Map and photo via U.S. Bureau of Reclamation.

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Press release from EarthJustice:

Irrigated croplands along both sides of the Klamath River south of Klamath Falls.

WASHINGTON, D.C. – The U.S.  Supreme Court today refused to hear a case brought by Klamath Basin irrigators, Baley v. United States, settling for good the question of whether reduced water deliveries to Klamath Basin agricultural producers in 2001 constituted a “taking” of private property under the Fifth Amendment.

“We are pleased that the Supreme Court has declined to hear this case, and upheld the Federal Circuit’s decision,” said attorney Stefanie Tsosie of Earthjustice, a nonprofit environmental law firm that has been involved in this case for 18 years. “This decision affirms sound and settled principles of Tribal reserved water rights. Earthjustice has long worked to protect and restore the Klamath River and its salmon, which hold significant cultural value for Tribes in the Klamath Basin and are essential to sustaining the West Coast commercial salmon fishing industry.”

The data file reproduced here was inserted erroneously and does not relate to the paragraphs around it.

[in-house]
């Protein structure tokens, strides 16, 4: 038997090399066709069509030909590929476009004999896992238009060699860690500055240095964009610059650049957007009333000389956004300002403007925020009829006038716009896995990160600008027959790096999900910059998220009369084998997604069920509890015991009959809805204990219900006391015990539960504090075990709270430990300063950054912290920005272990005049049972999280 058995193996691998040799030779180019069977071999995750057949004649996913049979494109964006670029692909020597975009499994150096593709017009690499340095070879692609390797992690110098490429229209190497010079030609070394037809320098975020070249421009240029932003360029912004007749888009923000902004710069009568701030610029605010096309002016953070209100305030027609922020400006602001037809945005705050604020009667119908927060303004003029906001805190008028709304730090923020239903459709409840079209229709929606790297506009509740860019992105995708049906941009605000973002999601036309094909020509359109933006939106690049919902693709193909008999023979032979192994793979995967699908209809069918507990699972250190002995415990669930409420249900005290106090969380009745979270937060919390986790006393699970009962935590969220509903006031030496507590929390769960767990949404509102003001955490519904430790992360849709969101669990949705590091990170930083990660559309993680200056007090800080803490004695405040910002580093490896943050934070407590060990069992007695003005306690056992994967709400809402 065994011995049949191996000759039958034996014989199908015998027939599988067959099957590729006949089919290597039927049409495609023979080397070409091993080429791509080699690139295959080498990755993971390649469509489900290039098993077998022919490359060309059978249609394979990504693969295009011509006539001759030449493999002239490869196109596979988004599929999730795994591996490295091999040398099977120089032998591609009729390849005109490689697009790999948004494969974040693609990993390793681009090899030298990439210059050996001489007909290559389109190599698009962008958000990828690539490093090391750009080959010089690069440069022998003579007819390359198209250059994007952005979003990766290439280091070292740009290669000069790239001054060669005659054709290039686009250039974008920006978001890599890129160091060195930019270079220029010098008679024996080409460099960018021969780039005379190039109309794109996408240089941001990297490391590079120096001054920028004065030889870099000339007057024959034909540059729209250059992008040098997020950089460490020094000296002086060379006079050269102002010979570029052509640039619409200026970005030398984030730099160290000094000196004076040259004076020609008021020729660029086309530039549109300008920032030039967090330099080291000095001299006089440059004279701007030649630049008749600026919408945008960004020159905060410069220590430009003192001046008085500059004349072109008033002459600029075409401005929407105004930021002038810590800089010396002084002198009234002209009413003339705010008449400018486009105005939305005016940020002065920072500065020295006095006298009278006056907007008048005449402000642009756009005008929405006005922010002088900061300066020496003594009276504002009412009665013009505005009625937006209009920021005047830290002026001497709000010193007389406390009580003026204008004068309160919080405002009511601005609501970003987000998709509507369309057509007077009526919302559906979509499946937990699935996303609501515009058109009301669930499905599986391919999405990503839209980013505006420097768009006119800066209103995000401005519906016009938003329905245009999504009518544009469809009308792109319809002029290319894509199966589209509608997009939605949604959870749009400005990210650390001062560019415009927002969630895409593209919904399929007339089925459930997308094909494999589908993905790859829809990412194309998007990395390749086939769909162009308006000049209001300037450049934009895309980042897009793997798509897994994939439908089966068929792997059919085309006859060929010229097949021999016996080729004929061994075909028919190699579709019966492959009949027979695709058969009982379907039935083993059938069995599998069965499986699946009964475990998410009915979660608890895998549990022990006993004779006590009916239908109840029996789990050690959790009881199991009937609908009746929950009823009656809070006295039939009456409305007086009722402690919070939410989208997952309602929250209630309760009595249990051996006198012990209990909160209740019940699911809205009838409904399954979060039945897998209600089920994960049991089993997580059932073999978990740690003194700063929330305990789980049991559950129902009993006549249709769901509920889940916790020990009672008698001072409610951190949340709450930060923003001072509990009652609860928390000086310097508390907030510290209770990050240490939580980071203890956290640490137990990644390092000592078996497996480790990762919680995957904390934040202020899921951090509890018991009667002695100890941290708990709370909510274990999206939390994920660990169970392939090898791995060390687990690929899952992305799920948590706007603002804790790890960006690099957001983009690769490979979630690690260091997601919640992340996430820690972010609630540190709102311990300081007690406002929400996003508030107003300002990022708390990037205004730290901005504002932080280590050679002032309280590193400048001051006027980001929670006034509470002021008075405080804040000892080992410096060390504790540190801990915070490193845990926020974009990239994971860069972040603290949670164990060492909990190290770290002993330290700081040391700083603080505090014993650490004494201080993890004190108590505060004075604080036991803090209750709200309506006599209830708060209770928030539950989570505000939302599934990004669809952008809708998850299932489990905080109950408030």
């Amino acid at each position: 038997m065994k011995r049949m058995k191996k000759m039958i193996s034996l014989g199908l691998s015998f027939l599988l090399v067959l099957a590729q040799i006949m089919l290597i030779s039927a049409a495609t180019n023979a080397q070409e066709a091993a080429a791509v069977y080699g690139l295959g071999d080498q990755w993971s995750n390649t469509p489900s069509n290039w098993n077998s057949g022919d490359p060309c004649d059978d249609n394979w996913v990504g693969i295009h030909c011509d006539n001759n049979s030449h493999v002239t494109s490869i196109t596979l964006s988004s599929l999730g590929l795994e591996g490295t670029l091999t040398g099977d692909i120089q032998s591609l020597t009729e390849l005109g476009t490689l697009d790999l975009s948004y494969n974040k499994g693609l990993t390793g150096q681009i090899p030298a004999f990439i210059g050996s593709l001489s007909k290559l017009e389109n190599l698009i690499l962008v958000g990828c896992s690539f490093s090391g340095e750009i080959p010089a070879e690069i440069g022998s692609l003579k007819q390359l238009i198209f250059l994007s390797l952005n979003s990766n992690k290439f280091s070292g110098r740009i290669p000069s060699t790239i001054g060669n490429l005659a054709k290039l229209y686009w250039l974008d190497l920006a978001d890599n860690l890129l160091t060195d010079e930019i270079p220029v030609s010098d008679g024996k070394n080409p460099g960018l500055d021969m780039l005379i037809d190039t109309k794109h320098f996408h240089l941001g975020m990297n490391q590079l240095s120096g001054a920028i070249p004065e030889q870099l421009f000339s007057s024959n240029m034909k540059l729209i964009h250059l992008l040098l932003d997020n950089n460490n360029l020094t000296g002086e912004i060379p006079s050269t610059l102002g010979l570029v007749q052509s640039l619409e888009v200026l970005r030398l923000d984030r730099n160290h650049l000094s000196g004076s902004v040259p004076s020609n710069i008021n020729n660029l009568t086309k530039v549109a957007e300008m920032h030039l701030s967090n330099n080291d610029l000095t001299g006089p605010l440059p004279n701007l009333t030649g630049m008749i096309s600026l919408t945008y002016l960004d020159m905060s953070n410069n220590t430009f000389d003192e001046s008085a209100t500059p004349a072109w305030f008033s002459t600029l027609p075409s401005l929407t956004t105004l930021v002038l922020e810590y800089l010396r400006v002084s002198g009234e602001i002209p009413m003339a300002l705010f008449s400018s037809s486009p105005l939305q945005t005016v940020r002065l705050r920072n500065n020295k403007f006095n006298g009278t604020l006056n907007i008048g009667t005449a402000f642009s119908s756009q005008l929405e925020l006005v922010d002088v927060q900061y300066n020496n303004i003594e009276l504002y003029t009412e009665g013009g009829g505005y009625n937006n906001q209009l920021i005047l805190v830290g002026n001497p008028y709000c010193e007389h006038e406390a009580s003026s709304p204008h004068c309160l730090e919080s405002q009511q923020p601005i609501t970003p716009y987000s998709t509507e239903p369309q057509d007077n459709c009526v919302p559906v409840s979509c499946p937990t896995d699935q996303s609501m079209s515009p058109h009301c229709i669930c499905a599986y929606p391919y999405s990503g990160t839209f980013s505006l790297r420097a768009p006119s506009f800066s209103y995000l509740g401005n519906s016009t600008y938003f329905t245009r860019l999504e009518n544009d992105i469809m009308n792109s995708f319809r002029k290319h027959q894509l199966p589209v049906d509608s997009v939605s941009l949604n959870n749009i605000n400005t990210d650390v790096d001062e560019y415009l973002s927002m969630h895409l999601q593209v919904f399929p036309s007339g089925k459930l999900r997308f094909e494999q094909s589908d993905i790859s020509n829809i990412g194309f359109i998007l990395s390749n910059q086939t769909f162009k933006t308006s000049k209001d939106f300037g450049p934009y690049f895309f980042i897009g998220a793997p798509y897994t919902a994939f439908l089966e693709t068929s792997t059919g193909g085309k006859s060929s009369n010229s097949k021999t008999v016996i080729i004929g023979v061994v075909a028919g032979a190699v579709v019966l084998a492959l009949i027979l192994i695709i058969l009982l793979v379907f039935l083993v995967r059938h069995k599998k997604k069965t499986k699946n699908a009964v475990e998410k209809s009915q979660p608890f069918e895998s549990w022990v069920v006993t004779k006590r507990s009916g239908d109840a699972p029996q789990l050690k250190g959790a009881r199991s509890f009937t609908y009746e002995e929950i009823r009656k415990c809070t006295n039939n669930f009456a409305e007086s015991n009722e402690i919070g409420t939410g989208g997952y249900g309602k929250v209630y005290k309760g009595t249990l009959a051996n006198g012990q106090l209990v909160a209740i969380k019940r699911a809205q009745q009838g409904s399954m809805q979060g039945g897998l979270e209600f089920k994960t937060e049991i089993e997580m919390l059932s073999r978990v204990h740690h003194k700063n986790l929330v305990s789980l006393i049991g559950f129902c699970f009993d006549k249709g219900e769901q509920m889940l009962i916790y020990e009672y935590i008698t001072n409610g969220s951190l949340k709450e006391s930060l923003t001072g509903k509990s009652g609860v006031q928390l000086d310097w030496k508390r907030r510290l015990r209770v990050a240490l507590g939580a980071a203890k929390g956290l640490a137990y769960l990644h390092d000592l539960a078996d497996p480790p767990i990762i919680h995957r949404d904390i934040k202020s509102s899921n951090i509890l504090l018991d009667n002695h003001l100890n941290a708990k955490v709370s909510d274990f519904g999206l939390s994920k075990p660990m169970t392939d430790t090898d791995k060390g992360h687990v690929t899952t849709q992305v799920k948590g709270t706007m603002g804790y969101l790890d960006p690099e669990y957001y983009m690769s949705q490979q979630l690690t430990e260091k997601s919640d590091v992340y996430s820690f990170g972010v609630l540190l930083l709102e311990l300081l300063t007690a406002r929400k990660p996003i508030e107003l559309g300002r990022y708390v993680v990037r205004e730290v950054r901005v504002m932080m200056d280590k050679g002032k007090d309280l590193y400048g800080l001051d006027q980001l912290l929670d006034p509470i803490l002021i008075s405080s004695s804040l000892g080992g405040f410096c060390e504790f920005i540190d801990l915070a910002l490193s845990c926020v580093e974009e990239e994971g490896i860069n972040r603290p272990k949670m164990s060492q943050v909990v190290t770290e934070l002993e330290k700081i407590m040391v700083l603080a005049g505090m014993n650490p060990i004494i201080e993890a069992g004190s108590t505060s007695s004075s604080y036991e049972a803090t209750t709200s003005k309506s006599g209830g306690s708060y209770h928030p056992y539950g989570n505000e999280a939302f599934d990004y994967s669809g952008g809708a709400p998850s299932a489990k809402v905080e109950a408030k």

The lawsuit began 18 years ago when a group of water districts and individual farmers in the Klamath Basin of southern Oregon sought compensation under the Fifth Amendment, as well as damages for breach of contract, over reduced Bureau of Reclamation water deliveries from the Klamath Project for irrigation in 2001.

Because it was a drought year, plaintiffs with junior water rights received less water than expected. However, the Federal Circuit found that the water available in 2001 was necessary to fulfill the senior water rights of Tribes in the Klamath Basin and so the plaintiffs had no property interest in water required to satisfy the Tribes’ right. Earthjustice represents the Pacific Coast Federation of Fishermen’s Associations, an affiliation of commercial salmon fishing interests that have faced drastically reduced fishing seasons and incomes because of declines in Klamath River and other salmon populations.